[dm-crypt] System comes up very slowly

Ross Boylan ross at biostat.ucsf.edu
Sun Sep 28 00:30:59 CEST 2014


On Sat, Sep 27, 2014 at 10:32:58PM +0200, Arno Wagner wrote:
> On Sat, Sep 27, 2014 at 21:39:30 CEST, Ross Boylan wrote:
> > On Sat, Sep 27, 2014 at 12:19:18PM +0200, Arno Wagner wrote:
> > > On Sat, Sep 27, 2014 at 06:01:19 CEST, Ross Boylan wrote:
> > > > When my computer reboots it shows the grub menu and some initial messages
> > > > from the kernel loading and then waits a very long time (minutes) before
> > > > asking for the pass-phrase for the main partition.
> > > > 
> > > > I speculate the delay is to gather randomness for the 2 random-encrypted
> > > > swap partitions.  However, hitting keys doesn't seem to speed it up.
> > > > 
> > > > Is this speculation reasonable?
> > > 
> > > It depends. Doing randomness gathering right is difficult. It
> > > always is a trade-off between quelity and speed. If you look
> > > through the mailing-list archives, you find sevveral long
> > > discussions about this.
> > > 
> > > That said, current cryptsetup defaults to /dev/urandom, which 
> > > gives you randomness even if entropy is low (which may be 
> > > insecure). We decided to use the fast option and to warn 
> > > people in the man-pages. You can check the defaults with
> > > "cryptsetup --help", at the end it tells you the used
> > > CPRNG. 
> > 
> > I'm running crypsetup 1.0.6 on Debian Lenny; neither --help nor
> > --version seems to give any info on the random source.
> 
> Aehm, that is so incredible historic that helping you becomes 
> very hard. This version is more than 7 years old.
>  
> > I'm asking becaue I'm about to convert the system to wheezy and have
> > the opportunity to change things.  I presume this will generate an
> > initrd with the wheezy version, 1.4.3, which uses urandom according to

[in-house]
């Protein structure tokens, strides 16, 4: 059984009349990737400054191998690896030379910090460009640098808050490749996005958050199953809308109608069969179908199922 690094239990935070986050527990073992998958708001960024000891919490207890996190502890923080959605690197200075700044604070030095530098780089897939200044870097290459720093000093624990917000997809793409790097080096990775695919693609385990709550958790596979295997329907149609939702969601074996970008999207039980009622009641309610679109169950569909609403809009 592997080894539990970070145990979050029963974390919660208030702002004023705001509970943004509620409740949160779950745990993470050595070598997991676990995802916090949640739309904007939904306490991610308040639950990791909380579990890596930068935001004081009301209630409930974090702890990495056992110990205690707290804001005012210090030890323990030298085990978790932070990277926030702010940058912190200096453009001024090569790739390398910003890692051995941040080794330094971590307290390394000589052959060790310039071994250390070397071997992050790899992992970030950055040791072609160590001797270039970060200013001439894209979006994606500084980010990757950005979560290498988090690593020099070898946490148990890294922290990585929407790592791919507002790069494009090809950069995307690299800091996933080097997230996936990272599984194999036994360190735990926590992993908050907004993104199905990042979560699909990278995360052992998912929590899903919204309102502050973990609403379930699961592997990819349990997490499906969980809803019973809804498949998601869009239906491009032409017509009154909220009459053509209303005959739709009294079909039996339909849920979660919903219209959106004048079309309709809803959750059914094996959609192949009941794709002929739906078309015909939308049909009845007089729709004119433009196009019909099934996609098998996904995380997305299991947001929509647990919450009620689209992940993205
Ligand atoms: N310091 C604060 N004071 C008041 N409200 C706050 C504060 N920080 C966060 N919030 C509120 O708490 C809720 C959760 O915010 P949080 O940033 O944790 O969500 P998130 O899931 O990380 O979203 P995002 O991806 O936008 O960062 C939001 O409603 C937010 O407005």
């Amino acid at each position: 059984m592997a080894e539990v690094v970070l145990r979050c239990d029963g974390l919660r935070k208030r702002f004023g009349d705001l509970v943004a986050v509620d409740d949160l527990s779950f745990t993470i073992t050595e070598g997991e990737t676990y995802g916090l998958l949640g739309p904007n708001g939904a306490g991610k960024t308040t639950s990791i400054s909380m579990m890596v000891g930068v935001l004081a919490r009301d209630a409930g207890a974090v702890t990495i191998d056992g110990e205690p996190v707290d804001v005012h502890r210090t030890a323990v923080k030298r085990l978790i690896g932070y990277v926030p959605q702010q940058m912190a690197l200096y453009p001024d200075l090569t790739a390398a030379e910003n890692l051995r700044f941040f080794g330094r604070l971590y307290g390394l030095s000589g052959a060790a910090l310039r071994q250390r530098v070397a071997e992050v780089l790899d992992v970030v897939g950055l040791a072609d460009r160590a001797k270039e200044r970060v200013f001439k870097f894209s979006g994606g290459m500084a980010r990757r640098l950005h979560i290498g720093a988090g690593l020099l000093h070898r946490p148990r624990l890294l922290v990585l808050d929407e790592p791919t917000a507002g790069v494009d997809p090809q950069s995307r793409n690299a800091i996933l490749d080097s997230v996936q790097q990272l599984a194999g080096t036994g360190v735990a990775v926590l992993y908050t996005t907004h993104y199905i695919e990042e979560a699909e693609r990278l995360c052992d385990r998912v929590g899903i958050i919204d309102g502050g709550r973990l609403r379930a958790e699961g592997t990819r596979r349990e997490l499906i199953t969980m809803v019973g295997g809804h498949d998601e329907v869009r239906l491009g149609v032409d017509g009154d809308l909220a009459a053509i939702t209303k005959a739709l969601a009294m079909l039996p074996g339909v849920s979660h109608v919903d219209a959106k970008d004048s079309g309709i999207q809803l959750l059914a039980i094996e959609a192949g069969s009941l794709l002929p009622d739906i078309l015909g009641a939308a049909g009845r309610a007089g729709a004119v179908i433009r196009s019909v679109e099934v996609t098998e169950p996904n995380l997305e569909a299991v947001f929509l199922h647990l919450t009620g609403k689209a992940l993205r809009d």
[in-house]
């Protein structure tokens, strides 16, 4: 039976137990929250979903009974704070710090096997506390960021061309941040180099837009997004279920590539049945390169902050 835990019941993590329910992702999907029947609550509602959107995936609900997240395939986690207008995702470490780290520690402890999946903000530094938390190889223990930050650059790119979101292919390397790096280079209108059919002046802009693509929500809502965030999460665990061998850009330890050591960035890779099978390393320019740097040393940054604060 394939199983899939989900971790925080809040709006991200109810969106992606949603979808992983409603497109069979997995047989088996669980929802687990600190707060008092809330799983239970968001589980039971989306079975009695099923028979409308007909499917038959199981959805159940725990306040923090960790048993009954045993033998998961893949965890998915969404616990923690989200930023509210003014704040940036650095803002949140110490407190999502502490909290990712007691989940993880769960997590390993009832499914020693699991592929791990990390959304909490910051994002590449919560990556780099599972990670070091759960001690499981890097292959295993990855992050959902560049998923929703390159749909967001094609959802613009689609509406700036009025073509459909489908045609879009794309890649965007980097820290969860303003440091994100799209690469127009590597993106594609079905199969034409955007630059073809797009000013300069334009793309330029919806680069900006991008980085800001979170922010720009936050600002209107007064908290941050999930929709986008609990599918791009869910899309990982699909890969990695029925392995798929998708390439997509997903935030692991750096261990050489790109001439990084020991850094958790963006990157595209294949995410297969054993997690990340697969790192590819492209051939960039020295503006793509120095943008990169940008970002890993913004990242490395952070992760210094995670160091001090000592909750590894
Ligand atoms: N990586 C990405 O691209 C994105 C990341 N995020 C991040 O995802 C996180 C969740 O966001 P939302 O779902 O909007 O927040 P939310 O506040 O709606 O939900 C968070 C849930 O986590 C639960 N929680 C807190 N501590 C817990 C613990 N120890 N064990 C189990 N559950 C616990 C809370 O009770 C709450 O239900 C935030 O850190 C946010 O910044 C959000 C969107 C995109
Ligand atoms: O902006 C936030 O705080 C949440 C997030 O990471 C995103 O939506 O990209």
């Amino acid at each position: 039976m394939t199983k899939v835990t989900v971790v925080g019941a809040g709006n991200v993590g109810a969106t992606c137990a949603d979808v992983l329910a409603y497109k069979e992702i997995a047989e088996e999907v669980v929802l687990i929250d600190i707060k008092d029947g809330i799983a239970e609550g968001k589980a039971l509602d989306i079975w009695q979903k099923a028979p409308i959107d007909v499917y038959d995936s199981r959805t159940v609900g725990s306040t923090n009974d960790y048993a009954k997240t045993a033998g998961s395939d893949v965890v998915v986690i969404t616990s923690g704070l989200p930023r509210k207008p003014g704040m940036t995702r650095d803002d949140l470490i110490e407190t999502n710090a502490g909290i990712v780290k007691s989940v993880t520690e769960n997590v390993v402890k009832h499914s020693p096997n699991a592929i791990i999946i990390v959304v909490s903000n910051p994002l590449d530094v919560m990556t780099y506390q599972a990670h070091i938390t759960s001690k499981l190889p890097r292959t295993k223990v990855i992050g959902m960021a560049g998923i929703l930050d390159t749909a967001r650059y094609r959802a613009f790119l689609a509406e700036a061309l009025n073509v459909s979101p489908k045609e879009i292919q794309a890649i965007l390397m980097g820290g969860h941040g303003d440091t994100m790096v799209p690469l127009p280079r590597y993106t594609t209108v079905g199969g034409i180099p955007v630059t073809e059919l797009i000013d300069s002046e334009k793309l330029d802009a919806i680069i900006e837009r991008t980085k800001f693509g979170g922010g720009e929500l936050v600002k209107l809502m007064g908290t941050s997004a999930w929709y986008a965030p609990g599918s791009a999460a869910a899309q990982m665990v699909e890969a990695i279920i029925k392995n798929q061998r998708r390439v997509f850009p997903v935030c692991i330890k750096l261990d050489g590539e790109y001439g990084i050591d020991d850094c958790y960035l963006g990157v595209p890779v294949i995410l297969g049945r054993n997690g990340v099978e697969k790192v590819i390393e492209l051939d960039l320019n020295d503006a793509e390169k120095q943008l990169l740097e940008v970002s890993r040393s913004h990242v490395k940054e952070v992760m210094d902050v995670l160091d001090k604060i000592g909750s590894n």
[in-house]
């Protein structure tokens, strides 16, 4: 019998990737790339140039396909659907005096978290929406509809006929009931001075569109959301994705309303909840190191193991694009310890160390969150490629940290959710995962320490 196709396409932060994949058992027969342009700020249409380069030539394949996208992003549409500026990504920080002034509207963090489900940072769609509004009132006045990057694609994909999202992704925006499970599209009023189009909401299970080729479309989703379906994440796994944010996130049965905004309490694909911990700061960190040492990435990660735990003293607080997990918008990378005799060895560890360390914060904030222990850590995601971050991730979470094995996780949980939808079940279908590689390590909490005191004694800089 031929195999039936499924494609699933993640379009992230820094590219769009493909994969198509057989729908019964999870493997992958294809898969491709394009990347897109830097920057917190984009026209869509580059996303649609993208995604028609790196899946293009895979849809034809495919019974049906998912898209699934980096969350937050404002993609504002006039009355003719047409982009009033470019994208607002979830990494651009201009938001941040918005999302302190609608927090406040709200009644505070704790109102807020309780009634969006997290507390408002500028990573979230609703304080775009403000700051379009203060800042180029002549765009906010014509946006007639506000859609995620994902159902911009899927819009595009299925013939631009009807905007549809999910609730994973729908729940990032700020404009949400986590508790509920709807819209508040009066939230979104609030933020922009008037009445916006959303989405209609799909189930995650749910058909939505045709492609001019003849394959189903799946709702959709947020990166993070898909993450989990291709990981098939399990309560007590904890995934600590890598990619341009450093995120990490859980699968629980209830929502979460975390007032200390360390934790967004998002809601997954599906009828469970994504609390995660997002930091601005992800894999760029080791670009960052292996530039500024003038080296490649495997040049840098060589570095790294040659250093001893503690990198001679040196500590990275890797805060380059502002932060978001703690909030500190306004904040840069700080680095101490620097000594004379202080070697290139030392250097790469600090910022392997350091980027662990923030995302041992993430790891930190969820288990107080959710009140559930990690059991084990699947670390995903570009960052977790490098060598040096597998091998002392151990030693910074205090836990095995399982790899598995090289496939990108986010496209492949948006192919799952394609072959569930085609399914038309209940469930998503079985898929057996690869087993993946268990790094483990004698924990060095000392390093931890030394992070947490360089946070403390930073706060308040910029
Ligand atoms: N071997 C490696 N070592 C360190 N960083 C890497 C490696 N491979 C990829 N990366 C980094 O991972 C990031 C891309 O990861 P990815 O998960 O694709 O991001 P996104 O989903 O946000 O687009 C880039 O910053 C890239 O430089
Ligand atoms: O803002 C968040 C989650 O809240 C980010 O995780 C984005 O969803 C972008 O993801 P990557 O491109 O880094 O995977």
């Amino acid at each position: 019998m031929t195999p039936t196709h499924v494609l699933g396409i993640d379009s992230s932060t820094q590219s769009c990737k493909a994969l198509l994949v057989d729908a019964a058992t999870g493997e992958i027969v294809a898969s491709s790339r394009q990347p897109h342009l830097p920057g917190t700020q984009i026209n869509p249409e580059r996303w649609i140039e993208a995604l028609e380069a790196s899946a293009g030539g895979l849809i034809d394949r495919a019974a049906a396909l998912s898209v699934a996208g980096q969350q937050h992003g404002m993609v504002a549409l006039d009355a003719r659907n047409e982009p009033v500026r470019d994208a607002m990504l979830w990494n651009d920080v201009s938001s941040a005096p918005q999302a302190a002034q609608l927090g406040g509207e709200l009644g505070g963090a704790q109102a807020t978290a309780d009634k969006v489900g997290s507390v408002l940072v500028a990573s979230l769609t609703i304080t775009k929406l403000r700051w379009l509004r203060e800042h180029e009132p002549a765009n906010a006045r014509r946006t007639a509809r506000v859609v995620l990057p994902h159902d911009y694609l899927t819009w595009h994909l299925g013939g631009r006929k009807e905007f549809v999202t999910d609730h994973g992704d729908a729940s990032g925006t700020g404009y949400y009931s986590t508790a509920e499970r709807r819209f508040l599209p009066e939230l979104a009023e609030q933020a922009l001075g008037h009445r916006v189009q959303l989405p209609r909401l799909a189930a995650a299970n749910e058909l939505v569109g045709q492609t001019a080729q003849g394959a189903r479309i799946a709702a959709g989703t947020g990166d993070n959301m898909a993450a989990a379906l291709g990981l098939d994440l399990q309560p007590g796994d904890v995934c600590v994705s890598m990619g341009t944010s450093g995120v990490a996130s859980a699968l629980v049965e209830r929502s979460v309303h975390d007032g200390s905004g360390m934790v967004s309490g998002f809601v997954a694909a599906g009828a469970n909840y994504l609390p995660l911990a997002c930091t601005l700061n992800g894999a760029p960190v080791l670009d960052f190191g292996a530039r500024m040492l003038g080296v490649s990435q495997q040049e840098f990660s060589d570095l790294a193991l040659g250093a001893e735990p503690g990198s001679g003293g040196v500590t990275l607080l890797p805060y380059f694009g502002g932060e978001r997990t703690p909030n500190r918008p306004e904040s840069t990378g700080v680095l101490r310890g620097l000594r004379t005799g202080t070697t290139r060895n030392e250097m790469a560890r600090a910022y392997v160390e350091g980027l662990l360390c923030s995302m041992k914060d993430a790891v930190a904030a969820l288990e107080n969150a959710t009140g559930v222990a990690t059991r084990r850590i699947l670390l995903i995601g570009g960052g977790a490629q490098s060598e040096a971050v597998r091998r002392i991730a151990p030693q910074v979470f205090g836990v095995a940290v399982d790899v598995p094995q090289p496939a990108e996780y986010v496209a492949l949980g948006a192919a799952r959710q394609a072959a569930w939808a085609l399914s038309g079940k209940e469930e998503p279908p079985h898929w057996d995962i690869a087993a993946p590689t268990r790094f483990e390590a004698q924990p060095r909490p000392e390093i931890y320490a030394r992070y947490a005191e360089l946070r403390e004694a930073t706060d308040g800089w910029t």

> > its --help.
> 
> Upgrade and see whether the problem goes away. If not, ask 
> again, but it likely will be something else if urandom is the
> default.
Sounds good.

.....

> > Hmm, the other thing that might be relevant is that there are 7 non-swap
> > encrypted logical volumes.  /etc/crypttab lists root first, then the
> > 2 swaps, and then 6 other LV's.  For most of them the relevant key is
> > in the 2nd slot.  The pass-phrase prompt is for the root device.
> 
> Ah, that may be it. Unlocking a LUKS volume takes checking key-slots
> and, due to hash-iteration, each keyslot check takes a certain time.
> These days, the default is 1 second for each key-slot, and some 
> additional time for the master-key. This can be increased on
> creation and at compile-time though. Also, mounting can take 
> quite some time depending in volume size. Your 7 volumes can
> easily take the 2 Minutes you observe.

I don't think it's the mounting since the partitions can't be mounted
until they are decrypted, and that can't happen until after I enter
the pass-phrase.  Also, I suspect debian does all the decryption
first, and then the mounts.

The wait seems like forever, and could be 5 or 10 minutes.

> 
> What you can do to determine iteration time is to look at 
> Key-slot "iteration" parameter in the output of "luksDump"
> and then do a reference test, e.g. with a loop-device as in
> FAQ Item 2.6 and with explicitely specified ---uter-time 1000
> (1 second). That should tell you how long a key-slot needs 
> to be checked.
> 
> Unfortunately, there is no way to change iteration count.
> If it is indeed too long, the simplest way is to backup the 
> data and re-create the volumes woth a different --iter-time
> or the current 1 sec default. Longer times do not really